Evidence first, body next, thesis last.
Bottom-up scholarship is just putting one foot in front of the other instead of trying to jump to the end. And in my experience, it makes things sooooo much easier. With this method, you literally can build an entire 60-page honors project based on something you noticed in one sentence. You saw that one sentence first, and then you went from there. It was the seed of a much larger plant. The spark of a fire.
Creative Bottom-Up Reasoning
I’ve spent all this time waxing nostalgic about your English class you’d probably rather forget because the same goes for creative writing.
Books don’t come out of the earth as fully formed redwoods. They start as seeds. And then you have to provide them with warmth and sun and water—nourishing, being patient, allowing them to grow, pruning, taking care of any pests or fungi that sprout up along the way.
Books are the finished product, not the process. There’s a lot of work that we have to do first before we have a draft on our hands. And I use Obs / An / Synth as my literary method of doing that very work.
In the creative context, observation is both the first noticing a potential story seed and also the commitment to looking for more inspiration. Analysis, like in scholarship, is breaking it all apart—thinking about what that spark is doing and what effect it has on you as a potential writer and as a future reader. And then synthesis, as always, is the so what: why bother running with that particular spark? Why does this tiny spark of an idea matter in the larger context of a story?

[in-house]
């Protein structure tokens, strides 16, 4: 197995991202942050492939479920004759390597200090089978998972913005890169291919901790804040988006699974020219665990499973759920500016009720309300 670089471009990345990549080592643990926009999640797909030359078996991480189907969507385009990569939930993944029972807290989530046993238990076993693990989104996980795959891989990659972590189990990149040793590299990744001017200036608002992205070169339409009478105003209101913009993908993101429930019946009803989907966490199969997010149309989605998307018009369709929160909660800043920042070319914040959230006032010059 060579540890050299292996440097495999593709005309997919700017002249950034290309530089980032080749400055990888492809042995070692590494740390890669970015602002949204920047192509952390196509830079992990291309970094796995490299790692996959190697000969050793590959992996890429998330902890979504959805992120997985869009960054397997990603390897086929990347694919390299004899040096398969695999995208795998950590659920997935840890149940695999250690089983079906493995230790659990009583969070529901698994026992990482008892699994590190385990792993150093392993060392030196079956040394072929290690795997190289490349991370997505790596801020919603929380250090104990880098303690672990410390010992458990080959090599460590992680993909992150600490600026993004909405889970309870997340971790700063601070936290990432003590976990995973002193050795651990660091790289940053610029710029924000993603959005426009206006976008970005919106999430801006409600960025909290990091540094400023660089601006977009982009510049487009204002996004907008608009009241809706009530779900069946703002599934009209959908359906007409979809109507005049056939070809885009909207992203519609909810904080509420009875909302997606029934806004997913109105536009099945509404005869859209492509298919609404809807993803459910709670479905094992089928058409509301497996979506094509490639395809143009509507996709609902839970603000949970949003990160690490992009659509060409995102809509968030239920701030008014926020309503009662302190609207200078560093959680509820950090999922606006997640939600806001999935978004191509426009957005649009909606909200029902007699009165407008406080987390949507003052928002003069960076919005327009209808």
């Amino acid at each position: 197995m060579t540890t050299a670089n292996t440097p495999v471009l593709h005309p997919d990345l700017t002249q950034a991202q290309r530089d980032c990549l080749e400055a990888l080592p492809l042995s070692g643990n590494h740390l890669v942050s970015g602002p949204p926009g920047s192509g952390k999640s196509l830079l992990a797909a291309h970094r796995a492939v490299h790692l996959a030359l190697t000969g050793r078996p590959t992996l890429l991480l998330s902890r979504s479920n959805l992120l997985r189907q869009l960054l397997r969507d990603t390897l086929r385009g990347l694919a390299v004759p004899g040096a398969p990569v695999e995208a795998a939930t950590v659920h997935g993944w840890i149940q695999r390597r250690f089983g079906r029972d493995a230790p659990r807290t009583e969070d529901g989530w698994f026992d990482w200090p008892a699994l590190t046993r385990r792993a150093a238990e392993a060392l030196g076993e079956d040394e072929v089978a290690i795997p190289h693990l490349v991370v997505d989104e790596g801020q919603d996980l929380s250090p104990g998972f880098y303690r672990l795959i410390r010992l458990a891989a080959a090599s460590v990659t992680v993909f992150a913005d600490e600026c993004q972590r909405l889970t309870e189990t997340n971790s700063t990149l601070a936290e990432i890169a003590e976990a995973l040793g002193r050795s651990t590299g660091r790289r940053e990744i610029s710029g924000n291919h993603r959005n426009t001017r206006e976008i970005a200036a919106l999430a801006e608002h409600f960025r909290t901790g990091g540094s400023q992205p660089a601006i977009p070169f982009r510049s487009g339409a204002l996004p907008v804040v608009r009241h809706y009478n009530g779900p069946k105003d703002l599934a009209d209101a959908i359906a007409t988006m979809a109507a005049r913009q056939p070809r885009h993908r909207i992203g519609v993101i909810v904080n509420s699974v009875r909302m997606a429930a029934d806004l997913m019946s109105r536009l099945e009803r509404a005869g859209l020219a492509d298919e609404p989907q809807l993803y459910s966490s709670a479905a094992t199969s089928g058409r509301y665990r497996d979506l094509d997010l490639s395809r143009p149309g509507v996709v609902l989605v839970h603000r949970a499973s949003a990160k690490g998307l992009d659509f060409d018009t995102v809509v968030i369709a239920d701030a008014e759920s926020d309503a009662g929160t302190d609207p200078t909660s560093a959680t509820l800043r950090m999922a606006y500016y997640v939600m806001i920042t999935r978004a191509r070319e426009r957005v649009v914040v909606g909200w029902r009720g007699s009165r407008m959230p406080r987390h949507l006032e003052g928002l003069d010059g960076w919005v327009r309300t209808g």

If that all seems daunting or confusing just now, it’s because I’m giving you the whole thesis. But don’t worry, we’ll spend a few body paragraphs (re: blog posts) exploring the nuances of what I mean.
But the main gist is that we have to let our stories be sparks before they can be forest fires. We have to trust the process of putting one foot in front of the other instead of jumping all the way to the end. And we have to stop comparing our mess of process to other authors’ finished products.
What to Expect
Eight posts in eight weeks? We’ll see if my little plantser heart sticks to that outline. And if I actually stick to a dang posting schedule this time.
In any case, in these posts, we’ll talk more about how Obs / An / Synth is a literary method that helps me chase down story ideas.
We’ll also talk about nitty-gritty detail stuff: how I use Pinterest and Spotify algorithms to collect the ~vibe~, how I set up my scrivener notes doc before drafting, how I sort through beta feedback, how I roadmap my revision plan with the cutest motherfucking eight-dollar corkboard from Walmart I ever did see. Which, more than likely, is what those people who ended up in my DMs were really after anyway.
That being said, you can come for the how-tos and stay for the obs / an / synth, or you can just skim and cherry pick. As always, any writing advice I ever give should be taken with a grain of salt. From my own experience, not every approach to writing a novel works for every person.
I mean, heck, I’m a plantser, and not everyone is. Some people need to plot out every scene, and other people will feel bored and stifled if they don’t have the freedom of a blank page. There’s no one way to write a novel. I’m literally just going to spend some time saying what works for me. Do with that what you will!
But at the very least, this will be fun for me–taking a real look at what my process is. Observing what patterns I return to time and time again, analyzing what about those patterns are effective for me as a writer, synthesizing why they are more than just writerly superstition or ritual. And then writing it all down in my finished blog.